“Compared with existing studies on wireless implantable sensors, our metagel sensor offers advantages specifically in regard to implant size, decoupled multiple signals and biodegradability,” the researchers wrote in a paper published in Nature on June 5.

“The injectable metagel ultrasound sensor we invented uses advanced acoustic metamaterial technology and is only 2×2×2 cubic millimetres in size, just like a sesame seed,” said Zang Jianfeng, corresponding author and a professor at Huazhong University of Science and Technology in Wuhan.

“Through an external ultrasound probe, it can wirelessly monitor changes in physiological parameters,” Zang said in a video released by the university.

When the researchers tested their gel sensor in rats and pigs, they found that it remained stable in the brain for up to a month, and completely degrades after four months.

The wireless and biodegradable design means that patients who have undergone cancer treatment or have a brain injury, and who need sensors placed into the skull for monitoring, would no longer need to undergo additional surgeries to remove them.

It would also prevent the risk of infection that can occur due to the openings left in the skin from wired clinical probes, which are used to transmit data, the paper said.

While development in the area has moved towards wireless sensors over wired sensors, scientists developing wireless probes have faced many challenges for clinical application, including implant size, biocompatibility and range of communication.

“Despite substantial efforts, current electronics-based research manages to tackle only a subset of these challenges,” the researchers wrote.

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To overcome these issues, the team designed a small, injectable wireless ultrasound sensor that naturally degrades in the body after a period of time.

“Implanted into intracranial space with a puncture needle, the metagel deforms in response to physiological environmental changes, causing peak frequency shifts of reflected ultrasound waves that can be wirelessly measured by an external ultrasound probe,” the team wrote.

Changes to the shape of the gel sensor, which features small holes or air columns, allows for an external ultrasound probe to capture the physical environment within the brain.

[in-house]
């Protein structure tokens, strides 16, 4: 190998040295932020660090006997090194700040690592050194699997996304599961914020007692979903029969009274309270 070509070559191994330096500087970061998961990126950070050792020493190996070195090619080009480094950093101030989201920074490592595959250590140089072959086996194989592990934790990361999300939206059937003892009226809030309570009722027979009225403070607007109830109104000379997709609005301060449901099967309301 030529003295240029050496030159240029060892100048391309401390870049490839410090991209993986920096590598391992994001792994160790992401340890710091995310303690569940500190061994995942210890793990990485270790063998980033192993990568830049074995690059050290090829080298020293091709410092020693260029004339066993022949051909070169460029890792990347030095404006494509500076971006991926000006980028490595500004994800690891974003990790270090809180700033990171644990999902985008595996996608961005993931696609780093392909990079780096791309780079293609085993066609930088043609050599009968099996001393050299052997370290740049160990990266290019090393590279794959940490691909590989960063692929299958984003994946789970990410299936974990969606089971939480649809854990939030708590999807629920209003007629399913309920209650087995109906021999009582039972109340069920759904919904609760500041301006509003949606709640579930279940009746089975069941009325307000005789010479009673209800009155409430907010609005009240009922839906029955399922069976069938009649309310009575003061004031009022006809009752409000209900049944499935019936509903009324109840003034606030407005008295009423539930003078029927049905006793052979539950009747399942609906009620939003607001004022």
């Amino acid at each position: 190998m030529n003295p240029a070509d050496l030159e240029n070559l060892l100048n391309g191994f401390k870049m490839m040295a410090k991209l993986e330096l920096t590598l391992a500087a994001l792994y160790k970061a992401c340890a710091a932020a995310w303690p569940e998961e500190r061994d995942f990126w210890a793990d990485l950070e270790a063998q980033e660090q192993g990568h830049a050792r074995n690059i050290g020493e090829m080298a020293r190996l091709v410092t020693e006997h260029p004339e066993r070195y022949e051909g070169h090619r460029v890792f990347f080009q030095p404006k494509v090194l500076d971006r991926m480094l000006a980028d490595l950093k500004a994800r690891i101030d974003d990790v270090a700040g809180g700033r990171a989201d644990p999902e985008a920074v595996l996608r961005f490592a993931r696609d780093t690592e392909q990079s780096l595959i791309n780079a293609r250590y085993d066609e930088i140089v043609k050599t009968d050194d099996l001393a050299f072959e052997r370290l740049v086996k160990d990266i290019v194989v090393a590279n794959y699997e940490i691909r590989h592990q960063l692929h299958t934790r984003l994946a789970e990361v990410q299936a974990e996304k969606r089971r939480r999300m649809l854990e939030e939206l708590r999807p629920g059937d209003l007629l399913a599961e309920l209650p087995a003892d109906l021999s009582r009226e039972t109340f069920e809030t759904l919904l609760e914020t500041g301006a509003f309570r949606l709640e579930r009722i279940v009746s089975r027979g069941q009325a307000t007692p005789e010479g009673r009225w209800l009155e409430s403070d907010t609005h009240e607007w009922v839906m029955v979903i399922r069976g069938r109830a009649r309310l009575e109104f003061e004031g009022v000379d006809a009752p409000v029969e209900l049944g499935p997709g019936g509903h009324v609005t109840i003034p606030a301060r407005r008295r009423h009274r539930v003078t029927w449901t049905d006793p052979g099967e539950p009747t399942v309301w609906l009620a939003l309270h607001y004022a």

One gel sensor can independently measure a specific parameter such as temperature or pH based on the material it is made from, and multiple gels can be inserted at once to measure different parameters.

The gel sensors can be picked up by an external ultrasound probe more than 10cm away, “allowing thorough detection of brain tissue,” the team said.

The researchers tested the sensors in rats and pigs by injecting them alongside wired clinical sensors to compare measurement results.

When a rat was given an abdominal compression to simulate intracranial pressure, the team found that “the metagel outperformed the clinical [intracranial pressure monitoring] probe in terms of pressure resolution and time accuracy”.

They also found that the metagel registered temperature changes “akin to a commercial wired temperature probe”.

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“In addition we also detected traumatic brain injury in the rat using metagels, providing further insight into its potential for clinical application,” the team wrote.

In order to test the gels in a clinical model more closely resembling humans, the researchers also placed them into the brain of a pig alongside a clinical probe, as well as a device placed into the pig’s spine to measure and manipulate intracranial pressure.

The team found that the metagel not only accurately captured pressure changes “surpassing” the clinical probe in terms of precision and resolution, but it also measured changes in pressure caused by the pig breathing.

“By contrast, the clinical [intracranial pressure monitoring] probe could not measure such respiration-induced patterns,” the team wrote.

The team’s gel sensors begin to degrade after five weeks, however Zang said that they can be specifically designed to work for a longer period of time if needed.

Zang said that as their work focuses on the innovation of medical devices using soft materials, the team will discuss with clinicians to determine how their gel sensor could work in a clinical setting.

“Compared with existing commercial intracranial pressure sensors, ours can greatly alleviate the pain of patients, and we also hope that our research can contribute to people’s life and health,” Zang said.